Big people beat up little people.

I watch highlights of that 1986 team and I see players that put their full force into every hit. I watch highlights of the 2011 team and I see Hakeem Nicks shrugging off bone-jarring hits to stay on his feet and get extra yardage. I see Ahmad Bradshaw running through people on two broken feet. Toughness is a precious commodity and one the Seahawks have in spades.

SB Nation 2014 NFL Playoff Coverage

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Denver Broncos

Attack a weakness ... and don't stop. The Denver Broncos do one thing and do it exceptionally well. They hand the ball to Peyton Manning and support his magic. What does Peyton do? He identifies a weakness, whether it be the safeties sneaking up for that delay blitz, or if its mismatch on the outside, or whatever it may be. Then, he attacks it. It's so simple, yet so difficult to execute.

The Giants have stuck, rather stubbornly, to forcing a balance between pass and run. Sometimes it works, sometimes it doesn't. Whatever they do, it's not organic. With their quick-strike offense and with Peyton making the calls at the line, the Broncos are well-equipped to find the breaks in a defense's armor and attack it mercilessly. They don't stop because they are ahead, they'll keep throwing and put the foot to the throat and squeeze.

The Giants were soft for a large part of the year. They didn't have the killer instinct. To succeed and survive, you've got to have the fortitude to keep the pressure on. They did not.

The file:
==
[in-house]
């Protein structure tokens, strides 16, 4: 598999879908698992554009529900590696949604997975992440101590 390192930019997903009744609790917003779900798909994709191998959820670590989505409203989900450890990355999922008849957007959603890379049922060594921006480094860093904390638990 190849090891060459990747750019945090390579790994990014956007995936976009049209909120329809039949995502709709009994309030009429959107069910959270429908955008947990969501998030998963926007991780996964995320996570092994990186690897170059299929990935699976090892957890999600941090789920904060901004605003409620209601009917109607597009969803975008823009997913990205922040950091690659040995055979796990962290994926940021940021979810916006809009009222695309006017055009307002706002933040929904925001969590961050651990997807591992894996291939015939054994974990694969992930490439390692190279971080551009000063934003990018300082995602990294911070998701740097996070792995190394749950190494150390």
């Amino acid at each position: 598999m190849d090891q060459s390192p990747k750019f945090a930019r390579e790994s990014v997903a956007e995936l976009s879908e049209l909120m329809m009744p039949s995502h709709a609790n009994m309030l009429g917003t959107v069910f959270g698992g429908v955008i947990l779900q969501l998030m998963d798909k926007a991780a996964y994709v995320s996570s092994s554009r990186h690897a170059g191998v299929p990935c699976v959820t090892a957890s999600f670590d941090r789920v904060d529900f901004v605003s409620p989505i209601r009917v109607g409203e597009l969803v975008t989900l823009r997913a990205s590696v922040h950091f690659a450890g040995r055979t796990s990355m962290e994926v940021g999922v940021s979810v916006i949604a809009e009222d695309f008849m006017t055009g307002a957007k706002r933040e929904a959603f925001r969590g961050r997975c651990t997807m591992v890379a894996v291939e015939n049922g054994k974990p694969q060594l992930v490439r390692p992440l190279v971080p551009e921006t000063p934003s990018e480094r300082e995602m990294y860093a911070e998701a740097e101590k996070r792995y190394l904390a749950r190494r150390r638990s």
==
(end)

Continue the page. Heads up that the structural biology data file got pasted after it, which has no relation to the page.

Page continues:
Adversity makes you stronger. Be resilient. This is one area where I think the Giants are okay, and even have excelled. Let's face it, they've faced a lot of adversity. Lots of it has been self-inflicted, but some hasn't. They couldn't control the hemorrhage of injuries they had faced. Despite that, they scratched, clawed, and pushed their way to a 7-9 record after an 0-6 start. That bears mentioning. It's impressive, regardless of who their opponents were and nobody can convince me otherwise.

The Broncos lost their best defensive player in Von Miller. They lost both of their starting safeties and their starting cornerback Champ Bailey has been injured. They lost their best offensive lineman in Ryan Clady. Their coach went for open heart surgery during the season. The Broncos never wavered behind the arm of Manning. He stabilized them.

Think back to the Giants from 2011. Worst running game in the league. The defense served up yards on a silver platter. Yet, if they were within seven points and Eli Manning had the ball in his hands late in the fourth quarter, everybody in the world knew how it would turn out. The Giants knew. The opponents knew. The resiliency of that team was the stuff of legend. The fact that they were overmatched in most of their games and yet hung in there and won is amazing. That San Francisco championship game where the Giants were against a superior opponent that kept smacking them around was the epitome of that year as a whole.

Every time they were hit. Every time something went wrong, the Giants stood back up.

Those 2011 playoffs, man. They took that little bit of luck and turned it into opportunity. They played angry. They played like the world was against them, like they were being laughed at as the 9-7 junior varsity team against the big boys. They took every hit on the chin and were patient enough to find that one weakness and took it and drove that proverbial stake through the enemy's heart.

Matt Ryan ain't nothin'. Aaron Rodgers' ain't nothin'. Those 49ers ain't nothin'. Tom Brady ain't nothin'.

The Seahawks and Broncos both have that killer instinct and that's why they are here. The Giants had it before, and if they can find it again ...

well ...

... this league ain't nothin'.